N is for Norman Foster
British architect Norman Foster is perhaps the best known of the high-tech architects.
He has created buildings in the high-tech style for five decades, with highlights including Reliance Controls in the 1960s, the Sainsbury Centre in the 1970s, the HSBC building in the 1980s, Stansted Airport in the 1990s and the Gherkin in the 2000s.
O is for Open plan
High-tech architecture used structural engineering and materials like steel to create buildings with large column-free spaces. In the numerous high-tech offices and headquarters, including the Willis Faber & Dumas building, these spaces were used as open-plan office space.
"I remember the opening day in Willis Faber," Norman Foster recalled in an interview with Dezeen. "And I can even remember the guy who was running it, Ronnie Taylor – this is going back to the 1970s – he insisted on having his own enclosed office. On the first day, he instructed for it to be taken down."
P is for Renzo Piano
Italian architect Renzo Piano was the leading non-British proponent of the largely British-led high-tech architecture movement.
While not many high-tech buildings begin with a Q, there have been numerous corporate headquarters built in the style. The Hongkong and Shanghai Banking Corporation Headquarters was one of the earliest and most significant.
The ground-breaking skyscraper in Hong Kong established Norman Foster as a global brand.
R is for Richard Rogers
First as part of Team 4, then in partnership with Renzo Piano and finally at his own practice, British architect Richard Rogers designed many of high-tech architecture's most significant and recognisable structures, such as Centre Pompidou and the Lloyds building.
S is for Sainsbury
Two of high-tech's most significant buildings bear the Sainsbury name.
The Sainsbury Centre was designed by Norman Foster to house the art collection of Robert and Lisa Sainsbury at the University of East Anglia in Norfolk, while Nicholas Grimshaw designed an overtly functionalist supermarket for Sainsbury's in Camden, London.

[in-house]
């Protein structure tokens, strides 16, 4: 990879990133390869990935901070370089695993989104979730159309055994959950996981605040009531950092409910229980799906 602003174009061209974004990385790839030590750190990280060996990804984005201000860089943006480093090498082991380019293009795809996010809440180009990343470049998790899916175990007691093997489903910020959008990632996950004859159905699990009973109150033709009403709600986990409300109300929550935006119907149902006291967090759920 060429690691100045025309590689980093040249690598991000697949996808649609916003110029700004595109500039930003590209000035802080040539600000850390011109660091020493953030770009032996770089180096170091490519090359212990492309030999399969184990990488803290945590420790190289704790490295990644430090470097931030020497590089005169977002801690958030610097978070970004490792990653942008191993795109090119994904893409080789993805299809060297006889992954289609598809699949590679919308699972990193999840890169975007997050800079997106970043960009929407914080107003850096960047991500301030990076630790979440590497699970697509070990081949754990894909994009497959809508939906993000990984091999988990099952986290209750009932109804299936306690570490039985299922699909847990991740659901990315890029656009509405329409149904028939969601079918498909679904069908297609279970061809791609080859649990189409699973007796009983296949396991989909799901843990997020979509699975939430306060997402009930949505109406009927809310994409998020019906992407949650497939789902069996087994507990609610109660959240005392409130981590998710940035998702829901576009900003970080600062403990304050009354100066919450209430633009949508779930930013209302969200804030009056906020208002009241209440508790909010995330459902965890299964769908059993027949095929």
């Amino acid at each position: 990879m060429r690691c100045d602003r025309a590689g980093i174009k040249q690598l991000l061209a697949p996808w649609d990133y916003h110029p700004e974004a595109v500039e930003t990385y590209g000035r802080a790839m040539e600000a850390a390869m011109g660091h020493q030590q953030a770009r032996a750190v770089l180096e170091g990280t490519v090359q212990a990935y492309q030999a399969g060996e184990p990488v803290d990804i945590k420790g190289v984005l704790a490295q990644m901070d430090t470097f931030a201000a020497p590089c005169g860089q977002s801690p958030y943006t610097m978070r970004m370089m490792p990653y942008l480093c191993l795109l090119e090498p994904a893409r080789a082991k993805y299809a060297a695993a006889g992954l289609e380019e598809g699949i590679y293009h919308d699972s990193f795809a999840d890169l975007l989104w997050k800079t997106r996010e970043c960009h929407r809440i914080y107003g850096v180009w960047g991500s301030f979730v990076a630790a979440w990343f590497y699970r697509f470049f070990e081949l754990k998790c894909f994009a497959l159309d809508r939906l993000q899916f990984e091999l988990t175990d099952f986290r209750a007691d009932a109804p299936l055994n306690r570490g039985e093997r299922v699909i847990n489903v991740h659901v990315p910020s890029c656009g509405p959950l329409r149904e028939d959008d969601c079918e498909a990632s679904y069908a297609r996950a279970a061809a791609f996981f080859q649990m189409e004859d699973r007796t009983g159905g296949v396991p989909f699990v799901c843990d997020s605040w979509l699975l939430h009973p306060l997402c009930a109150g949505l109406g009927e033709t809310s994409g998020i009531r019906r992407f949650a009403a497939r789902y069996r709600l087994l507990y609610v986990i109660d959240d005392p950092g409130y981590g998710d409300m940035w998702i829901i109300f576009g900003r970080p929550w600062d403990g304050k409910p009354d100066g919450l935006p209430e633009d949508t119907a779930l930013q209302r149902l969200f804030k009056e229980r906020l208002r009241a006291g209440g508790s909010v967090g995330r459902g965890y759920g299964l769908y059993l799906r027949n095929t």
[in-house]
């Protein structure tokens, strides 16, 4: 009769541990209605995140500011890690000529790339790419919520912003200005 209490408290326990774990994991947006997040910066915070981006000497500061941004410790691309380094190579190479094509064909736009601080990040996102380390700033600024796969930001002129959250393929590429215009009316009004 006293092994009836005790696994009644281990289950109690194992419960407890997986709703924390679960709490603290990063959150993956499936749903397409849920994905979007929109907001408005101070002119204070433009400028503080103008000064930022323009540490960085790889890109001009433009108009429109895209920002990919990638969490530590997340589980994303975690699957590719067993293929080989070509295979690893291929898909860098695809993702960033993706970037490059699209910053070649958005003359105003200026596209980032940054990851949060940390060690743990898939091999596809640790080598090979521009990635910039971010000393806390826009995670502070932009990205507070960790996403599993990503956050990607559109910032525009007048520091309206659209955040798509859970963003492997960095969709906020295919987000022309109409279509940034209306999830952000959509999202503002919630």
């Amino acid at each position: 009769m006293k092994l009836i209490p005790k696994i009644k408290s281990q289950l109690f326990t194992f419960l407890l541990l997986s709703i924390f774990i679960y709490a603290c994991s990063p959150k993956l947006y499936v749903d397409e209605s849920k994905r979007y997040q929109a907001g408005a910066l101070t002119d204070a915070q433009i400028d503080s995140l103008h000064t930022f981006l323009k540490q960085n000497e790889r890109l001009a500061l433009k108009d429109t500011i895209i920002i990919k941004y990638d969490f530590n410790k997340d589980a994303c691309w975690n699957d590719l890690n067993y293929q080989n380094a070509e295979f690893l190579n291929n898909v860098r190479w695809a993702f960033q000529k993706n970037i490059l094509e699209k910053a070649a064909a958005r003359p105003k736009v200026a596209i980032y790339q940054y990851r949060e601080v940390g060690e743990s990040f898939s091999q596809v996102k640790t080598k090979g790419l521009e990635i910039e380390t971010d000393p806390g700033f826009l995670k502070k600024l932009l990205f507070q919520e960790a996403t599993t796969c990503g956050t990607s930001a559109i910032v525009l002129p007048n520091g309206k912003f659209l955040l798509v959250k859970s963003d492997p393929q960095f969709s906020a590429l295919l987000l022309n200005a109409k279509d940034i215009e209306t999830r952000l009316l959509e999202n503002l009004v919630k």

T is for Team 4
U is for UOP Factory
The one-storey factory was designed to be extremely flexible and is clad in large panels of glass-reinforced concrete (GRC) that could be removed if needed. It is currently unused and reportedly under threat of demolition.
V is for Creek Vean
Creek Vean was the first major project undertaken by Team 4. The architecture group that comprised Su Brumwell, Richard Rogers, Wendy Cheesman and Norman Foster would go on to build the Reliance Controls factory, which many consider the first high-tech building.
Built for Brumwell's parents, the house is made from honey-coloured concrete blocks.
W is for Willis Faber & Dumas
The three-storey block, which occupies its entire site, is wrapped in a glass curtain wall and contains open-plan office space.
X is for X-bracing
One of high-tech architecture's key features is its visible structure that often includes cross bracing. It is clearly visible on one of the earliest high-tech buildings, the Reliance Controls factory.
"It's about the diagonals. It's about the cross bracing," said Norman Foster in a video interview with Dezeen. "It's about showing what is holding the building up, pushed to a metallic extreme."
Y is for yellow
Bold primary colours were used to highlight the structural elements in many high-tech buildings.
Bight yellow was the colour of choice at Norman Foster's Renault Distribution Centre, Nicholas Grimshaw's Igus Factory and Richard Rogers' Millennium Dome.
Z is for Žižkov TV Tower
The Žižkov Television Tower is a high-tech transmitter tower positioned at the top of a hill in Prague that soars over the city's otherwise historic and traditional skyline.
Completed in 1992, the tower by Václav Aulický is based on a triangle with corners that extend upwards as steel, concrete-filled columns, from which nine pods and three decks for transmitting equipment are suspended.
Main illustration is by Jack Bedford.